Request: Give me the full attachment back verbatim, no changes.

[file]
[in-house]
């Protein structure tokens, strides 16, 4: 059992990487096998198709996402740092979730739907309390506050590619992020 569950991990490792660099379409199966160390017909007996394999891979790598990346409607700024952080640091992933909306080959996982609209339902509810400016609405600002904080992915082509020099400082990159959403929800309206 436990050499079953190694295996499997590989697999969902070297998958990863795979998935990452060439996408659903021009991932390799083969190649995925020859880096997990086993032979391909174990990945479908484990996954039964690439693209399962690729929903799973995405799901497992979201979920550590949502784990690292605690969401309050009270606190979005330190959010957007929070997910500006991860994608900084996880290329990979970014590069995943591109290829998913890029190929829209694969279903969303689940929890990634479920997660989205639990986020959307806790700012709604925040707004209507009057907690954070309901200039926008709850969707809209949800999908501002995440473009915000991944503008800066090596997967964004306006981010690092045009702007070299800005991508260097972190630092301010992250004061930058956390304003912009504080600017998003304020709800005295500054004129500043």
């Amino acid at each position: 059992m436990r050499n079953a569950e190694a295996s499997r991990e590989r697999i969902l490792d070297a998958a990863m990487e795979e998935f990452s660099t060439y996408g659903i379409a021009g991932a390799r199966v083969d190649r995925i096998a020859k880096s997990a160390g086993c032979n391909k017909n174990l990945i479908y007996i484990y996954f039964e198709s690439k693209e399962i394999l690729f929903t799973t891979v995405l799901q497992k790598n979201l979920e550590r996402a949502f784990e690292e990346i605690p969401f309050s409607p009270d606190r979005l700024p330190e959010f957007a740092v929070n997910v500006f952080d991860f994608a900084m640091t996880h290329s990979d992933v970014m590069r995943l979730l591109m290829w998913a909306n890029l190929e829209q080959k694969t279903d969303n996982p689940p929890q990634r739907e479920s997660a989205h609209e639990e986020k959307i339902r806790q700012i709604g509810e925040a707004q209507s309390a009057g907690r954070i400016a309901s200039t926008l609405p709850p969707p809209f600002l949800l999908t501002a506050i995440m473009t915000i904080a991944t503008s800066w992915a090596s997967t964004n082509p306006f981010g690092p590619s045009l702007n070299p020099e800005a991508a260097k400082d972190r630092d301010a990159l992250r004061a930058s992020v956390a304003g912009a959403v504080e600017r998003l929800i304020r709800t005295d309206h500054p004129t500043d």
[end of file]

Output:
[in-house]
């Protein structure tokens, strides 16, 4: 059992990487096998198709996402740092979730739907309390506050590619992020 569950991990490792660099379409199966160390017909007996394999891979790598990346409607700024952080640091992933909306080959996982609209339902509810400016609405600002904080992915082509020099400082990159959403929800309206 436990050499079953190694295996499997590989697999969902070297998958990863795979998935990452060439996408659903021009991932390799083969190649995925020859880096997990086993032979391909174990990945479908484990996954039964690439693209399962690729929903799973995405799901497992979201979920550590949502784990690292605690969401309050009270606190979005330190959010957007929070997910500006991860994608900084996880290329990979970014590069995943591109290829998913890029190929829209694969279903969303689940929890990634479920997660989205639990986020959307806790700012709604925040707004209507009057907690954070309901200039926008709850969707809209949800999908501002995440473009915000991944503008800066090596997967964004306006981010690092045009702007070299800005991508260097972190630092301010992250004061930058956390304003912009504080600017998003304020709800005295500054004129500043």
């Amino acid at each position: 059992m436990r050499n079953a569950e190694a295996s499997r991990e590989r697999i969902l490792d070297a998958a990863m990487e795979e998935f990452s660099t060439y996408g659903i379409a021009g991932a390799r199966v083969d190649r995925i096998a020859k880096s997990a160390g086993c032979n391909k017909n174990l990945i479908y007996i484990y996954f039964e198709s690439k693209e399962i394999l690729f929903t799973t891979v995405l799901q497992k790598n979201l979920e550590r996402a949502f784990e690292e990346i605690p969401f309050s409607p009270d606190r979005l700024p330190e959010f957007a740092v929070n997910v500006f952080d991860f994608a900084m640091t996880h290329s990979d992933v970014m590069r995943l979730l591109m290829w998913a909306n890029l190929e829209q080959k694969t279903d969303n996982p689940p929890q990634r739907e479920s997660a989205h609209e639990e986020k959307i339902r806790q700012i709604g509810e925040a707004q209507s309390a009057g907690r954070i400016a309901s200039t926008l609405p709850p969707p809209f600002l949800l999908t501002a506050i995440m473009t915000i904080a991944t503008s800066w992915a090596s997967t964004n082509p306006f981010g690092p590619s045009l702007n070299p020099e800005a991508a260097k400082d972190r630092d301010a990159l992250r004061a930058s992020v956390a304003g912009a959403v504080e600017r998003l929800i304020r709800t005295d309206h500054p004129t500043d």